"To announce that there must be no criticism of the president, or that we are to stand by the president, right or wrong, is not only unpatriotic and servile, but is morally treasonable to the American public." -- Theodore Roosevelt

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Wednesday, March 18, 2009

Obama's Grass-Roots Cultists Revisited

I had lightly mentioned in a previous post that Obama was unleashing his "grass-roots" cultists onto an unsuspecting public to promote his ideological and nonsensical budget. Check out this article in American Thinker by Lona Manning. Although I am not one to believe that these Obama-shills from Organizing for America (OFA) are but one or two steps away from the Brown Shirts and the Red Guard (as Manning seems to fear), there is still reason to worry about what they represent.

The OFA's website (I offer no link but it's not hard to find) is rather hard to stomach-- it actually says at the bottom of the page that the website is "Powered by Hope" (gag...). It incorporates classic "belonging" language interspersed with trite pearls of wisdom from Obama's teleprompter (paraphrasing: I ask you to not believe in me, but to believe in yourself to make this change possible, etc.). This banality and dishonest familiarity, in itself, is not really a cause for alarm. Plenty of websites, political and non-political, attempt to create a friendly and intimate atmosphere. While people like me may find such attempts off-putting (I don't like it when department store salespeople use my name-- "Is there anything else I can help you with, Mr. Ngaby?" when making a credit card purchase... There's something to be said for the certain distance of polite formality.), it doesn't necessarily raise warning flags.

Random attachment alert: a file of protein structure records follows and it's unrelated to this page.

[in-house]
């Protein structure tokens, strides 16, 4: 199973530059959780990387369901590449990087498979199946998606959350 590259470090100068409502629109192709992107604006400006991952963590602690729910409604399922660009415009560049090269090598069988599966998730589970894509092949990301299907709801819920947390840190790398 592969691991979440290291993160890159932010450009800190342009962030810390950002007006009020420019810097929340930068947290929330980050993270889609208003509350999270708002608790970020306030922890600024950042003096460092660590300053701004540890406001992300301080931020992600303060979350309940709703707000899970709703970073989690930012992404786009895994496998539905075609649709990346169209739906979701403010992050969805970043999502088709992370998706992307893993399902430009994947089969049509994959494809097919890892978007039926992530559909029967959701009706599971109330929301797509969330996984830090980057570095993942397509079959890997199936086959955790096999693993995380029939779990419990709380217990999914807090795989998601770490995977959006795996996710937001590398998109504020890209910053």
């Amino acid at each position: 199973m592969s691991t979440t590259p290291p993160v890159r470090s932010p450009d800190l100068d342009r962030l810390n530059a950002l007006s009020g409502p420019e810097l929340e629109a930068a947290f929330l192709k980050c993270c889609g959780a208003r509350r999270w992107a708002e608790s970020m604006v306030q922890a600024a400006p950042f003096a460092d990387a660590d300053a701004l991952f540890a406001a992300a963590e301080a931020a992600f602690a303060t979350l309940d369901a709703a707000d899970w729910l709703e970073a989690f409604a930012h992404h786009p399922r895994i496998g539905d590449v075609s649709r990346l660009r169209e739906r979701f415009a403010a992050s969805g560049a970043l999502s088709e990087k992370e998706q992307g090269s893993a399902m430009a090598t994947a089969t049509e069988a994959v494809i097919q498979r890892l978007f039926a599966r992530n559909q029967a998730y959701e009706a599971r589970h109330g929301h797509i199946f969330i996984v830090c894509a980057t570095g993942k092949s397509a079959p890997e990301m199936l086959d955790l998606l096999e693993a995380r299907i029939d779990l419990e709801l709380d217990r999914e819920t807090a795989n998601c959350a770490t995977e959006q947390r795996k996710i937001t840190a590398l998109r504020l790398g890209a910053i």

Something that is rather alarming is mentioned by Manning in her article. The OFA's loyalty is not to ideals nor even political ideology, but to Obama himself. As Manning writes "A visit to the OFA website reveals that supporters are not simply asked to sign up, they are asked to take a pledge. A pledge to support -- not the flag, not the constitution, not the country, not even the Democratic party, but Obama and his 'bold plan.'" As Manning points out this is not unlike the thoroughly creepy I Pledge video produced by Ashton Kucher (I posted about that Hollywood hypocrisy here back in January). Here they pledge to serve their president by being nicer to people and thus becoming a part of Obama's cheek apparently.

While this sort of personality worship is certainly unesttling, a lot of it is most likely borne by the novelty of the first African-American president. Smitten by the historical significance of this, people have assigned him all sorts of wonderful attributes and colassal expectations-- none of which any man could possibly measure up to. Already the facade is breaking down as more and more Democrats dig in their heels and more and more moderates see Obama for what he actually is: a leftist with little managerial skills or past accomplishments, but plenty of cockiness and naivety. While worrisome traits for a president, they are not the attributes that lasting personality cults actually develop around.